Werner had been in hospital beds in both London and Boston since November 10, 2012, after she was struck by a car that careened onto a sidewalk where she was walking in the West Hempstead neighborhood of London. Werner had been in London for only two months, attending graduate school to study event and conference management at the University of Westminster, and she had just returned to London earlier that week after visiting her family in Vermont.
Werner was kept sedated after the accident due to severe head trauma; she also suffered fractures to her pelvis, right leg, right arm, and face. Werner’s parents, Rich and Regina, were on a plane to London within hours of the accident and stayed by her side for three straight months. Rich Werner, a Dover police detective, fire chief, and school board chair, said that at first, talking to doctors and getting answers proved difficult. “There was a lot of confusion because one (doctor) would say ‘Well, you can plan on taking her home on this day,’ and another doctor would say, ‘No, she shouldn’t be flying that quick.’”
Rich and Regina stayed at hotels and a bed and breakfast within walking distance of St Mary’s Hospital, and managed their days around the hospital’s visiting hours, so they could be by their daughter’s side for every moment possible. They also networked with Amy’s friends in London so they could gather her possessions at her apartment, talk to Westminister University, and straighten out finances with a London bank. According to Rich, Amy’s friends would stop by multiple times each week even if Amy was not well enough to see them, bearing gifts for their friend, and food for her parents.
Amy was ready to be flown to Brigham and Women’s Hospital’s level 1 trauma center in Boston in early December and while a breathing tube in her throat prevented her from speaking, she was able to open her eyes the week before she was air-bused. Rich talked to the Werner family physician in Townshend about the process of repatriating Amy, and what to expect transferring care from overseas. He also connected with local restaurant owner Phil Gilpin who set the Werners up with his brother George, who runs EASCare Ambulance company in Boston, to make transportation easier.
Amy spent time at Brigham and Women’s, as well as Spaulding Rehabilitation Hospital, where Rich says the amount of support mail she received was astounding. “Twice a day Amy would get literally a pile of cards, and a nurse one day saw all the flowers and cards she had gotten and asked if she was at an FTD showroom or something,” said Werner with a laugh. “Amy loved receiving flowers.”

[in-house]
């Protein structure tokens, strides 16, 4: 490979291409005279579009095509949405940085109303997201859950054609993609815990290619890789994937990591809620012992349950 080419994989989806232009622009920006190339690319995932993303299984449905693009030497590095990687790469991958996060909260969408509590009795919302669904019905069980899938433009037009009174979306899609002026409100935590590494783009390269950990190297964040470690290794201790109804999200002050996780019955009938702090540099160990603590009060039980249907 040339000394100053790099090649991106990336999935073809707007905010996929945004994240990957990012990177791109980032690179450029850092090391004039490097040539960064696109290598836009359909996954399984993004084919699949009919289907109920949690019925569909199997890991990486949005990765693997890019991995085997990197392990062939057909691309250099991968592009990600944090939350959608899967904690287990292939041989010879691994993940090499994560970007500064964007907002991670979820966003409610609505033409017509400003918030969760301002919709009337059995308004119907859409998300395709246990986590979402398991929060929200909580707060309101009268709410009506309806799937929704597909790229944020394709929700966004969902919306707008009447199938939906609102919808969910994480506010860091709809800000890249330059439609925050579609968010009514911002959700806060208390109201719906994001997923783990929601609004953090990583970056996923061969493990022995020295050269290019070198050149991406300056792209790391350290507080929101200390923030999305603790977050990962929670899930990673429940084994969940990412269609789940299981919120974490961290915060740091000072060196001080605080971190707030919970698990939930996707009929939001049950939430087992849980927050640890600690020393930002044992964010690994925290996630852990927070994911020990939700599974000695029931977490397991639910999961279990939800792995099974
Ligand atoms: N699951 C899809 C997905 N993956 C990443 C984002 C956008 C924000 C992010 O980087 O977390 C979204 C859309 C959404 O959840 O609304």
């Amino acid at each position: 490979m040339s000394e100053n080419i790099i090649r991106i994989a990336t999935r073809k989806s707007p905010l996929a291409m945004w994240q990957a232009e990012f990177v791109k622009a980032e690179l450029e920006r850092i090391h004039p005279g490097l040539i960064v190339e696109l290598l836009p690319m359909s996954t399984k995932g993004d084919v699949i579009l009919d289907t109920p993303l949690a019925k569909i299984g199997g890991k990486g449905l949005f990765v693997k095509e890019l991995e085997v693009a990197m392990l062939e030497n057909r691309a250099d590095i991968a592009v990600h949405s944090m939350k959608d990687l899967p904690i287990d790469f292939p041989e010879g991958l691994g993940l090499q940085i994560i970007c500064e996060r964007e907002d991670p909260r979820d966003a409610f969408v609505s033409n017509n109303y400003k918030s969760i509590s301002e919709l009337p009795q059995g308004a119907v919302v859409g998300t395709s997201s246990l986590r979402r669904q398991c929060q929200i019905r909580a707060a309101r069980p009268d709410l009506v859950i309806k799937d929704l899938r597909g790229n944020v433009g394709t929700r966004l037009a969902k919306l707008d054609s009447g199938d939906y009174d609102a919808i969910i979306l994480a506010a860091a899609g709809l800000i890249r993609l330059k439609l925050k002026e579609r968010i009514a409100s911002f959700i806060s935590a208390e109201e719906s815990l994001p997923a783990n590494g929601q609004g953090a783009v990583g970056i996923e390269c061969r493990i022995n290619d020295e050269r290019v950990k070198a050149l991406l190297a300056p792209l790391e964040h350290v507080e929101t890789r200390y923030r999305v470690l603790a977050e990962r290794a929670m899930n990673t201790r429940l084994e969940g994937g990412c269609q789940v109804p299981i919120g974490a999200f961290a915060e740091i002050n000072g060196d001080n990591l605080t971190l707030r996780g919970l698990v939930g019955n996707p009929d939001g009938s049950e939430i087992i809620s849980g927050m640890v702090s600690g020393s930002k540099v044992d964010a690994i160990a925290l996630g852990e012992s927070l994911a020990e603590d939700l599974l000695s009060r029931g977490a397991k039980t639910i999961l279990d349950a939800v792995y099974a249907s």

Amy was cleared to come home in January, and with her parents still by her side, she returned to Dover. While Amy is back in Vermont, her road to recovery continues. Amy is on a strict schedule for physical therapy and the Werners had to arrange their home to accommodate Amy’s needs, such as installing handrails for their staircases. Rich says his daughter is on a slow path, but the right one. “She’s getting better every day, but it was a long road, there were fractures, trauma, and internal injuries,” said Werner.
“It’s slow, but with physical therapy several times a week in and out of the home, she can do a lot for herself, but not everything she would like. Everyone told us to be prepared for three steps forward and two steps back, but, so far, she’s been on a consistent path of getting better. She has been able to get out of the house more lately which she enjoys tremendously.”
Speaking on behalf of his whole family, Werner is still amazed by how much support their community gave their daughter, from benefits to simple messages on Facebook. “I can’t say enough about how appreciative we are for how everybody helped out,” said Werner. “It’s unbelievable how a small town like this comes together when somebody needs help, and it’s appreciated hugely, I cannot stress that enough.”
But Rich and Regina were not surprised by Amy’s fighting spirit that Rich admits at times was stronger than his own. “Through everything, her attitude has been amazing,” said Rich. “She loves to see people she knows now that she’s home.”